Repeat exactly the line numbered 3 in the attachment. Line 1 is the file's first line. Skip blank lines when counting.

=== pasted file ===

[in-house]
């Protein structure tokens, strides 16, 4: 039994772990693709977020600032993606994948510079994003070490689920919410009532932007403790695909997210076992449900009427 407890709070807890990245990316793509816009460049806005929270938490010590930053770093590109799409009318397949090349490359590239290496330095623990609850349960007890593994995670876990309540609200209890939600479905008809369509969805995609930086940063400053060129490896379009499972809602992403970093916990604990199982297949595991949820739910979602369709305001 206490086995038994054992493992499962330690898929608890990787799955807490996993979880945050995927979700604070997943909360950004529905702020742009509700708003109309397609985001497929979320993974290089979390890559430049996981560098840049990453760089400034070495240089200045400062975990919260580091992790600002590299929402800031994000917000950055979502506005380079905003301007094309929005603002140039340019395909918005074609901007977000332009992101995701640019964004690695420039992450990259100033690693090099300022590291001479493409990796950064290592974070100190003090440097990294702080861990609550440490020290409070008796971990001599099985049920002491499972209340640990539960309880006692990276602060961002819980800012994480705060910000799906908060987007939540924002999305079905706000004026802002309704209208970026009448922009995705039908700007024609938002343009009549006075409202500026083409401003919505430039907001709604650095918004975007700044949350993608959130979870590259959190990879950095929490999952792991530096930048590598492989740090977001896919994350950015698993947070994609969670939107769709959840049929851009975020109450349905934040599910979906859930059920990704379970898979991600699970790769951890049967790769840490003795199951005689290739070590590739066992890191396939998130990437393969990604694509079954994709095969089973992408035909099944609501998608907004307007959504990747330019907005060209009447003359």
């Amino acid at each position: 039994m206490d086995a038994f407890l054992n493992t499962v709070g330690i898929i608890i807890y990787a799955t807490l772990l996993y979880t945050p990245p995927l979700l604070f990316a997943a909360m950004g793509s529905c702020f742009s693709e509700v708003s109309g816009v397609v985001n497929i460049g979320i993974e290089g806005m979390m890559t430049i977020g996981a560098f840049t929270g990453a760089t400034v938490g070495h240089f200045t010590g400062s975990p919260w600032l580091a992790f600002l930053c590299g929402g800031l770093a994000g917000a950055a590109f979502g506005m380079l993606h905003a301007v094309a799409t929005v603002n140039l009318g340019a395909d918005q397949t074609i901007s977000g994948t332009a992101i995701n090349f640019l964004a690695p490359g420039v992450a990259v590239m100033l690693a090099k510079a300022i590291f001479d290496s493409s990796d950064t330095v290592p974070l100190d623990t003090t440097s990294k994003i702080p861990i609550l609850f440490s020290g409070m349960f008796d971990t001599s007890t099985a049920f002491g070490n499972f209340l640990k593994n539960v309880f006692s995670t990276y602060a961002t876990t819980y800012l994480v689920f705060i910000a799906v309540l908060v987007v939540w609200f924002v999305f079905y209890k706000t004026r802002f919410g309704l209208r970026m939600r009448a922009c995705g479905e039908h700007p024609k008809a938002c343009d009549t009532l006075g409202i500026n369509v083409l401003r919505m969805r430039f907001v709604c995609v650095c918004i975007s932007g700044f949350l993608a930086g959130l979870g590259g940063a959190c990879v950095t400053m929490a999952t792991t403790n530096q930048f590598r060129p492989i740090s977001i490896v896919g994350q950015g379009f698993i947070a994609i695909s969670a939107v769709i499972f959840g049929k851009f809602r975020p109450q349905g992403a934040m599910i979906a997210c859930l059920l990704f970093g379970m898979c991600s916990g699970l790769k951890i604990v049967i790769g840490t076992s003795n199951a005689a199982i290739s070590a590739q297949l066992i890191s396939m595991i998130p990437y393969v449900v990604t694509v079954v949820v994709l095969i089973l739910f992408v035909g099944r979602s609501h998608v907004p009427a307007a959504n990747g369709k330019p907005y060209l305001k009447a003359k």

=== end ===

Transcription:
């Amino acid at each position: 039994m206490d086995a038994f407890l054992n493992t499962v709070g330690i898929i608890i807890y990787a799955t807490l772990l996993y979880t945050p990245p995927l979700l604070f990316a997943a909360m950004g793509s529905c702020f742009s693709e509700v708003s109309g816009v397609v985001n497929i460049g979320i993974e290089g806005m979390m890559t430049i977020g996981a560098f840049t929270g990453a760089t400034v938490g070495h240089f200045t010590g400062s975990p919260w600032l580091a992790f600002l930053c590299g929402g800031l770093a994000g917000a950055a590109f979502g506005m380079l993606h905003a301007v094309a799409t929005v603002n140039l009318g340019a395909d918005q397949t074609i901007s977000g994948t332009a992101i995701n090349f640019l964004a690695p490359g420039v992450a990259v590239m100033l690693a090099k510079a300022i590291f001479d290496s493409s990796d950064t330095v290592p974070l100190d623990t003090t440097s990294k994003i702080p861990i609550l609850f440490s020290g409070m349960f008796d971990t001599s007890t099985a049920f002491g070490n499972f209340l640990k593994n539960v309880f006692s995670t990276y602060a961002t876990t819980y800012l994480v689920f705060i910000a799906v309540l908060v987007v939540w609200f924002v999305f079905y209890k706000t004026r802002f919410g309704l209208r970026m939600r009448a922009c995705g479905e039908h700007p024609k008809a938002c343009d009549t009532l006075g409202i500026n369509v083409l401003r919505m969805r430039f907001v709604c995609v650095c918004i975007s932007g700044f949350l993608a930086g959130l979870g590259g940063a959190c990879v950095t400053m929490a999952t792991t403790n530096q930048f590598r060129p492989i740090s977001i490896v896919g994350q950015g379009f698993i947070a994609i695909s969670a939107v769709i499972f959840g049929k851009f809602r975020p109450q349905g992403a934040m599910i979906a997210c859930l059920l990704f970093g379970m898979c991600s916990g699970l790769k951890i604990v049967i790769g840490t076992s003795n199951a005689a199982i290739s070590a590739q297949l066992i890191s396939m595991i998130p990437y393969v449900v990604t694509v079954v949820v994709l095969i089973l739910f992408v035909g099944r979602s609501h998608v907004p009427a307007a959504n990747g369709k330019p907005y060209l305001k009447a003359k």